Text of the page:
If and when a brave guy decides to take up the follower challenge, he will have to overcome the rejection obstacle once more. As the majority of leaders are male, he will have to turn to them to ask to dance. Most male leaders simply refuse by saying, “I don’t dance with men” (which in itself raises many questions which shan’t be addressed here). Refusal is an integral part of social dancing and they have every right to refuse to dance. After all, it is a social evening and if they do not feel comfortable doing it, it is hardly worth spending the night convincing them. There are plenty of other good dancers waiting. Though, by refusing they are contributing to the gender bias and setting yet another stone on the overburdened pedestal.

While there are those who flat out refuse to dance, there are others who willingly accept. These leaders will generally be more attentive and sensitive. A male leader who is not afraid to hold another man’s hand and dance uncompromisingly with him, has a multitude of benefits, including being open to change, attentiveness and level of self-confidence. Gay, straight and everything around it, on the dance floor, it does not matter. By expanding and opening up, we are creating a more hospitable and inviting place that is more inclusive. Every person is entitled to act as is comfortable for themselves. By this, not all male leaders are comfortable dancing as followers, which is acceptable. These leaders should not go out rushing to take classes as followers, but if a man asks you for a dance, before you say no, think about why you are refusing.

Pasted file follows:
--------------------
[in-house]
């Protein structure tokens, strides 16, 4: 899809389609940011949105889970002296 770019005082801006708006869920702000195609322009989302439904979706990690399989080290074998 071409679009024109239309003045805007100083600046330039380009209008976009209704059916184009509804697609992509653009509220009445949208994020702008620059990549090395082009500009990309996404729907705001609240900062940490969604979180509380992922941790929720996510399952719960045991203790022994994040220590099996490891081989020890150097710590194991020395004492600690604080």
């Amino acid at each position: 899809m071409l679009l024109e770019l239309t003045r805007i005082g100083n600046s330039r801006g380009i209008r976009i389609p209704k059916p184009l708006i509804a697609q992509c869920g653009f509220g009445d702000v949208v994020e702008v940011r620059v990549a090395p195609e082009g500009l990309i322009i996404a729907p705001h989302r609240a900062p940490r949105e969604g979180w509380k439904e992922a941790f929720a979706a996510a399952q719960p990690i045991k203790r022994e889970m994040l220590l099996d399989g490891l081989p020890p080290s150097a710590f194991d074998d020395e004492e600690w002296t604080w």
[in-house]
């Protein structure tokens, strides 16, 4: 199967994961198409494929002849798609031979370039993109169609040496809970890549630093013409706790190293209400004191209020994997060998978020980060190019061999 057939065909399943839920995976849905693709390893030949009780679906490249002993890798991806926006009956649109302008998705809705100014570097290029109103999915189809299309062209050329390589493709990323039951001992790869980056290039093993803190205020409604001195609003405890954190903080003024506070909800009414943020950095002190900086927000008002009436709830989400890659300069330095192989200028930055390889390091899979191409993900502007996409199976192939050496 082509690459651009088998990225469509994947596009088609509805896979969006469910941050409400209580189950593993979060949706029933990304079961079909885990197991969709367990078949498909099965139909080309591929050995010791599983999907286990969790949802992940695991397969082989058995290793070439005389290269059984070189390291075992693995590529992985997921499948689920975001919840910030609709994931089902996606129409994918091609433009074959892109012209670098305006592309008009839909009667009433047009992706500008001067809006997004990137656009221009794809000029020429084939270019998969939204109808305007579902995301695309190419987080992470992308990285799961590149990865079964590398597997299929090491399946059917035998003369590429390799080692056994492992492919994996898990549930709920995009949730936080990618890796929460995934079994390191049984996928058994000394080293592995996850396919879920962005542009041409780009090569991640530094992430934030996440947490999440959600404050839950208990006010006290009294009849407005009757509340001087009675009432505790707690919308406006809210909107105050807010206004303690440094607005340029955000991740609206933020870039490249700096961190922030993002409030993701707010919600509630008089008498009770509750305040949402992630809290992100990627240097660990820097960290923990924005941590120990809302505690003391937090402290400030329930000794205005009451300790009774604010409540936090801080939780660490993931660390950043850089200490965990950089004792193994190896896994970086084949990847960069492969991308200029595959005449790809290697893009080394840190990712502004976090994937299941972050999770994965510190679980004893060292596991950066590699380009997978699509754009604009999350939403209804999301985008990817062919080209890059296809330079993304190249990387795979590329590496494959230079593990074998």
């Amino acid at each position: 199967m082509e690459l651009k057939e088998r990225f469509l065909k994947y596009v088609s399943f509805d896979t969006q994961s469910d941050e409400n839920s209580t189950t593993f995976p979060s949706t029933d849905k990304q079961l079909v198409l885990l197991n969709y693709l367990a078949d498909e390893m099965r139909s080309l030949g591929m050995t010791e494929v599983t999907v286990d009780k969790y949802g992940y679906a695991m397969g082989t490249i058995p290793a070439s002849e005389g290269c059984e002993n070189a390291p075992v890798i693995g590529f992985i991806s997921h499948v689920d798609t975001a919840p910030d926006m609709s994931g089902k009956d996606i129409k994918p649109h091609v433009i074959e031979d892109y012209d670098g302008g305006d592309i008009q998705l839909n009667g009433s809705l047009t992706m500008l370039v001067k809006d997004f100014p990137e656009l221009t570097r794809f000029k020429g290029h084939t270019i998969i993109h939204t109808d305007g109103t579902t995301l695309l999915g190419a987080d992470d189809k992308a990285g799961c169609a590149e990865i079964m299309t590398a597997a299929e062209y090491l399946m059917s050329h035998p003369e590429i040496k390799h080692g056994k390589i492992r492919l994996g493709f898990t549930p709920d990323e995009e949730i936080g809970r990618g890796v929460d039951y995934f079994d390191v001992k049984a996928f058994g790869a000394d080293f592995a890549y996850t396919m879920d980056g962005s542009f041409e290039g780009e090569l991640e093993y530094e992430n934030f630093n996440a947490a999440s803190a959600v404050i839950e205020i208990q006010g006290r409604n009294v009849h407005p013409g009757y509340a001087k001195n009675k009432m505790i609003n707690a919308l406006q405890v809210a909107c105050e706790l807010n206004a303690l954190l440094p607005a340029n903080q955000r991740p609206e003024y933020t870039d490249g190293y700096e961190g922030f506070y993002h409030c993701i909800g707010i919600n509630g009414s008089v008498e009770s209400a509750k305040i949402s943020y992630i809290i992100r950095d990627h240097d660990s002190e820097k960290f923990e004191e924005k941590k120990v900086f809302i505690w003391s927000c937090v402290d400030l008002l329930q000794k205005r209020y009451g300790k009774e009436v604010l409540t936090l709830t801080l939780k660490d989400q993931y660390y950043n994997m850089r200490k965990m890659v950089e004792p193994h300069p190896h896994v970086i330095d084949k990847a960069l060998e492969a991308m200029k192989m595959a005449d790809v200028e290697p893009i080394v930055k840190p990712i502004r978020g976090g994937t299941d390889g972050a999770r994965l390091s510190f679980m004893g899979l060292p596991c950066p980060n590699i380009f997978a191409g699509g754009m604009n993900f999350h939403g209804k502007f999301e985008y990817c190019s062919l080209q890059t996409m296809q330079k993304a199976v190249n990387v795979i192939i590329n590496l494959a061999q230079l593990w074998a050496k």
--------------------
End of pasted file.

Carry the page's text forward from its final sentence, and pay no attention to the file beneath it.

Be the change you want to see.

By Yoav Oved.

Follow dancer and opera singer Yoav Oved on his YouTube channel

Photograph by Yonit Yona

One thought on “Gender roles in social dances

  • May 10, 2016 at 10:52 am

    It’s strange how Latin dance has this leading/following=men/women. It’s like no one has the choice to decide whether they want to try leading or following, and like Yoav says we end up learning half the dance only. It’s all very strange. I’m a female and I want to try to lead sometimes but I have 2 problems: 1. I don’t know how as I never had the chance to learn in classes (when all men take the leaders roles and all ladies the following roles in the class, it’s hard to step out of the box and break the pattern, and teachers never suggest a switch in roles) and 2. in social dancing, the pattern is even more strong as it’s so rare to see girls leading anyone (either other girls or guys), same thing with guys – we rarely see them following. I’d love to see a dance floor where it’s ok for a girl to ask a man to follow. why not??